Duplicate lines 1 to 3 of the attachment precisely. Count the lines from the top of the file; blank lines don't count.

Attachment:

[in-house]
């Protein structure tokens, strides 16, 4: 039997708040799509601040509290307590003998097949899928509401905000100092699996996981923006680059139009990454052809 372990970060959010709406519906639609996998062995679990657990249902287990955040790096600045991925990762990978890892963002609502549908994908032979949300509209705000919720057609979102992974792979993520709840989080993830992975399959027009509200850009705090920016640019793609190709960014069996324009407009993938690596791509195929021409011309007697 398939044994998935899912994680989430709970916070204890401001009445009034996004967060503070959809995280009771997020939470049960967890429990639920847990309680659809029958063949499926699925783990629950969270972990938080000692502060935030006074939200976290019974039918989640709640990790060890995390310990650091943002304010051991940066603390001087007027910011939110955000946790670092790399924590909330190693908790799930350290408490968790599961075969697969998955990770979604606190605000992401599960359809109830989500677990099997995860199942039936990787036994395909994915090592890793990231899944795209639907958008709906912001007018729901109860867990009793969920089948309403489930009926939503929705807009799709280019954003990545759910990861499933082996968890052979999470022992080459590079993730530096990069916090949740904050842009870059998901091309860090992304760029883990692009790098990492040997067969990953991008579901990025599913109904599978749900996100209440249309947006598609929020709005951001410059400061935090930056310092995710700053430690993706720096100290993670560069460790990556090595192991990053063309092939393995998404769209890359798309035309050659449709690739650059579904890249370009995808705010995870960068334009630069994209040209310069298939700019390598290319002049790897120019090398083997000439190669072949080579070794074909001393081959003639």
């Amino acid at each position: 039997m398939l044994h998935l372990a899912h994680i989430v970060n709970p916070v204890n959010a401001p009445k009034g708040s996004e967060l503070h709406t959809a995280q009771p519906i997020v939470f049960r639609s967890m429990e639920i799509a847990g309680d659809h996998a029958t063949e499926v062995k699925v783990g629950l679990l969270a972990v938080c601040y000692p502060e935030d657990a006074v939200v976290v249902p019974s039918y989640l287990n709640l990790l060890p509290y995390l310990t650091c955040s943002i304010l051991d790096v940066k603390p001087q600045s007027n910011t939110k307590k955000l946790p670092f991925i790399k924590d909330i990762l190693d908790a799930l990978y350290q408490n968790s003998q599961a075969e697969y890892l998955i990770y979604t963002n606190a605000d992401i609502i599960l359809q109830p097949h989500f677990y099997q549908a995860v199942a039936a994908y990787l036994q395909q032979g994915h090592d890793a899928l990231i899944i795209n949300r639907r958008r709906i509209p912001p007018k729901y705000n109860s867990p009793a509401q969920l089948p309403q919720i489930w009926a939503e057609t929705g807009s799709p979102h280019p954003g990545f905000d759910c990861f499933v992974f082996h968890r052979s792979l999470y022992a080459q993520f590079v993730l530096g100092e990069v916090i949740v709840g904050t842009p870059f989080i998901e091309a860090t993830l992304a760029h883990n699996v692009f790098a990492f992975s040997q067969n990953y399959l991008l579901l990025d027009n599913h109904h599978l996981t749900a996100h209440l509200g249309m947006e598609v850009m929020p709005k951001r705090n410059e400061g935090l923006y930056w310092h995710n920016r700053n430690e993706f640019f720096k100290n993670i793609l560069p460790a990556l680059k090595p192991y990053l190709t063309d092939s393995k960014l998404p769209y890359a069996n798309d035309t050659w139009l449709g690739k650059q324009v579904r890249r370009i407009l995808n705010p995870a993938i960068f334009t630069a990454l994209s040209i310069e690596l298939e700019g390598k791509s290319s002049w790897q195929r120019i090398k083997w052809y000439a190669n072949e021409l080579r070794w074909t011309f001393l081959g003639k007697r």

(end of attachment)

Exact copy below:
[in-house]
């Protein structure tokens, strides 16, 4: 039997708040799509601040509290307590003998097949899928509401905000100092699996996981923006680059139009990454052809 372990970060959010709406519906639609996998062995679990657990249902287990955040790096600045991925990762990978890892963002609502549908994908032979949300509209705000919720057609979102992974792979993520709840989080993830992975399959027009509200850009705090920016640019793609190709960014069996324009407009993938690596791509195929021409011309007697 398939044994998935899912994680989430709970916070204890401001009445009034996004967060503070959809995280009771997020939470049960967890429990639920847990309680659809029958063949499926699925783990629950969270972990938080000692502060935030006074939200976290019974039918989640709640990790060890995390310990650091943002304010051991940066603390001087007027910011939110955000946790670092790399924590909330190693908790799930350290408490968790599961075969697969998955990770979604606190605000992401599960359809109830989500677990099997995860199942039936990787036994395909994915090592890793990231899944795209639907958008709906912001007018729901109860867990009793969920089948309403489930009926939503929705807009799709280019954003990545759910990861499933082996968890052979999470022992080459590079993730530096990069916090949740904050842009870059998901091309860090992304760029883990692009790098990492040997067969990953991008579901990025599913109904599978749900996100209440249309947006598609929020709005951001410059400061935090930056310092995710700053430690993706720096100290993670560069460790990556090595192991990053063309092939393995998404769209890359798309035309050659449709690739650059579904890249370009995808705010995870960068334009630069994209040209310069298939700019390598290319002049790897120019090398083997000439190669072949080579070794074909001393081959003639």
């Amino acid at each position: 039997m398939l044994h998935l372990a899912h994680i989430v970060n709970p916070v204890n959010a401001p009445k009034g708040s996004e967060l503070h709406t959809a995280q009771p519906i997020v939470f049960r639609s967890m429990e639920i799509a847990g309680d659809h996998a029958t063949e499926v062995k699925v783990g629950l679990l969270a972990v938080c601040y000692p502060e935030d657990a006074v939200v976290v249902p019974s039918y989640l287990n709640l990790l060890p509290y995390l310990t650091c955040s943002i304010l051991d790096v940066k603390p001087q600045s007027n910011t939110k307590k955000l946790p670092f991925i790399k924590d909330i990762l190693d908790a799930l990978y350290q408490n968790s003998q599961a075969e697969y890892l998955i990770y979604t963002n606190a605000d992401i609502i599960l359809q109830p097949h989500f677990y099997q549908a995860v199942a039936a994908y990787l036994q395909q032979g994915h090592d890793a899928l990231i899944i795209n949300r639907r958008r709906i509209p912001p007018k729901y705000n109860s867990p009793a509401q969920l089948p309403q919720i489930w009926a939503e057609t929705g807009s799709p979102h280019p954003g990545f905000d759910c990861f499933v992974f082996h968890r052979s792979l999470y022992a080459q993520f590079v993730l530096g100092e990069v916090i949740v709840g904050t842009p870059f989080i998901e091309a860090t993830l992304a760029h883990n699996v692009f790098a990492f992975s040997q067969n990953y399959l991008l579901l990025d027009n599913h109904h599978l996981t749900a996100h209440l509200g249309m947006e598609v850009m929020p709005k951001r705090n410059e400061g935090l923006y930056w310092h995710n920016r700053n430690e993706f640019f720096k100290n993670i793609l560069p460790a990556l680059k090595p192991y990053l190709t063309d092939s393995k960014l998404p769209y890359a069996n798309d035309t050659w139009l449709g690739k650059q324009v579904r890249r370009i407009l995808n705010p995870a993938i960068f334009t630069a990454l994209s040209i310069e690596l298939e700019g390598k791509s290319s002049w790897q195929r120019i090398k083997w052809y000439a190669n072949e021409l080579r070794w074909t011309f001393l081959g003639k007697r």